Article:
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Marc Bell Attempts to Assuage Investor Concerns in Terran Orbital Town Hall 

By Rachel Jewett | October 26, 2023
Terran Orbital CEO Marc Bell in an investor town hall event on Oct. 26.

Terran Orbital CEO Marc Bell in an investor town hall event on Oct. 26.

Terran Orbital held a town hall on Thursday to increase investor confidence in an attempt to raise the share price. Over an hour-long call, CEO and Chairman Marc Bell took questions to assuage concerns that the company’s business is too concentrated with customers Lockheed Martin and Rivada Space Networks. The town hall event was in advance of its third quarter update, after getting a notice from the New York Stock Exchange that its stock is at risk of being delisted, and a public letter of discontent from a group of minority shareholders. 

The company has been criticized for having a customer base overly concentrated by Lockheed Martin and Rivada Space Networks. Terran Orbital has a strategic investment from Lockheed Martin and supports as a subcontract on programs for the Space Development Agency (SDA), and a large portion of its backlog is attributed to the $2.4 billion Rivada constellation order

Rivada’s milestone payment is delayed, Bell said Thursday. As a result of this, Terran Orbital will revise revenue guidance for the full year in its upcoming third quarter results call. However, Terran Orbital still expects to receive $180 million from Rivada over the remainder of this year.

In the half-year update, Terran orbital had recognized $60 million in revenue so far in 2023 and expected full-year revenue of $250 million. 

“Due in part to delays on the [Rivada] program and other key awards, we expect to revise revenue guidance to be lower than the $250 million established earlier this year, but we anticipate it will still reflect the material increase over last year’s revenues,” Bell said. 

Rivada has kept its funding sources private as it is a private company, which has led to concern from investors. Bell said that so far, Rivada’s funding comes from a “large sovereign that has not yet publicly announced their support for the project.” He said Rivada has paid Terran Orbital $5 million to date and the contract is structured so Terran Orbital is paid in advance of work being performed. 

Bell assured investors the company is sufficiently funded to reach positive EBITDA and free cash-flow positive in 2024 without an additional offering. 

He said Terran is working to broaden its customer base domestically and globally. The company has had “meaningful” discussions with nearly all of the top, non-Chinese global defense primes about working together. The company is currently working approximately 80 opportunities for more than 2,800 satellite buses for approximately 40 different customers valued at over $2.7 billion, he said.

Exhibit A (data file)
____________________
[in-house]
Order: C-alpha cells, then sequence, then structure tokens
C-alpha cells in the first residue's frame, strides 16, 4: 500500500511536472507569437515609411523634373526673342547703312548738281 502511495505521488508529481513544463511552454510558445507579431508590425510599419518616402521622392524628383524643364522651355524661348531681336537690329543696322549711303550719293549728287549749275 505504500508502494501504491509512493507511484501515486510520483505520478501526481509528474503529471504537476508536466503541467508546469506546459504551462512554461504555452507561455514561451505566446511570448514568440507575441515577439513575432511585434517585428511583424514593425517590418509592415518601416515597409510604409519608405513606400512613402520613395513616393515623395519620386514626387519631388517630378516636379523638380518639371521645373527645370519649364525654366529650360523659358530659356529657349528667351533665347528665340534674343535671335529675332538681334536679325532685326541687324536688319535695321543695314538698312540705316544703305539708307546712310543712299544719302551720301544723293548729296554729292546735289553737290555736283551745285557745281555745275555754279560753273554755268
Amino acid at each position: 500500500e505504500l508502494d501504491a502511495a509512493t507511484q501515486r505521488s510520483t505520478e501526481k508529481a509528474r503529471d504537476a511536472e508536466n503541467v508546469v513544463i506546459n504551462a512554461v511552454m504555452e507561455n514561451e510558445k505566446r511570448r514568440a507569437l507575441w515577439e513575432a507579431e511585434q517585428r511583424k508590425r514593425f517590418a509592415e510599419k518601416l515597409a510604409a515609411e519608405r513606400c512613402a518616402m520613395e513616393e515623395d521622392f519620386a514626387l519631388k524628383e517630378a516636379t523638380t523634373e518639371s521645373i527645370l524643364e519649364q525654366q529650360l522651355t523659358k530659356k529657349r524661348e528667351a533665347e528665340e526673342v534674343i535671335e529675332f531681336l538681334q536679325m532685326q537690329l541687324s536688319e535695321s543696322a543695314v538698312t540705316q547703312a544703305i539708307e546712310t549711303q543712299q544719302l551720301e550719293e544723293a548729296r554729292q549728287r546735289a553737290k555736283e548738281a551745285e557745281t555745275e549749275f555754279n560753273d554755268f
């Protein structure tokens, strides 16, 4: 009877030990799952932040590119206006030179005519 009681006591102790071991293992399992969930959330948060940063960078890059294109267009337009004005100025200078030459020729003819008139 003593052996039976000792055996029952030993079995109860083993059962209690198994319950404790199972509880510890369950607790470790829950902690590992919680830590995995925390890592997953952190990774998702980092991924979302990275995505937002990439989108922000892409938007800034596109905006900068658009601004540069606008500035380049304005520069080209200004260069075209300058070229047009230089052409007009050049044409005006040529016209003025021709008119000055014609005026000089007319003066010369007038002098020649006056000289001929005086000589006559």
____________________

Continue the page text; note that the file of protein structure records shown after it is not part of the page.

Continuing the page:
“We are positioning ourselves as a merchant bus supplier to all defense primes, commercial and civil customers and multiple different parts within the U.S. military,” Bell said. “We are not just a subcontractor. Of submitted bids for U.S. government work, we are bidding as a prime contract on more than 40% of our outstanding bids [for] satellite buses.”

The company announced more than $160 million in new awards this week, including a $4.7 million prime contract from the European Space Agency, $7.7 million from Lockheed Martin on an existing program, and it was confirmed as the subcontractor to build the buses for Lockheed’s Tranche 2 Transport Layer – Beta satellites for the SDA. Bell said Terran is not allowed to disclose the value of the subcontract. 

However, when asked why Lockheed Martin hasn’t acquired Terran Orbital, he said he believes both Lockheed Martin and Terran Orbital benefit from the company’s independence. 

“Congress is always looking to break the stranglehold on the primes, but by partnering with them, it’s the best of ‘old space’ and ‘new space,’” Bell said. “All the knowledge and education of the world’s largest defense contractor, coupled with the entrepreneurialism and responsiveness of a small company. We have much lower overhead, which makes us much more competitive.” 

Thursday’s call came after the company received notice from the New York Stock Exchange that its stock is at risk of being delisted if it cannot raise the average share price over $1. Terran Orbital will enter into a six-month “cure period” to regain compliance with share price rules.

Bell said Thursday the notice wasn’t a surprise, and Terran Orbital must perform and increase investor confidence to regain compliance. 

Terran Orbital went public in March 2022 through a special purpose acquisition (SPAC) merger. Bell said that the SPAC was a “dumb idea” and he would never do it again. He mentioned the Securities and Exchange Commission (SEC) changing some rules related to SPACs, and advised other companies to use a traditional public offering. 

Earlier this month, a group of minority shareholders holding 8.4% of Terran Orbital’s shares sent a letter to the board of directors with recommendations to raise the company’s share price. This includes separating the role of CEO and chairman and installing a new CEO; Bell currently holds both positions. The group also suggested reconstituting the board. 

Terran Orbital’s independent directors issued a letter in response, outlining their “continued and unqualified support for Marc and the company’s entire management team.” Independent director Stratton Sclavos appeared on Thursday’s call and reiterated his support for Bell.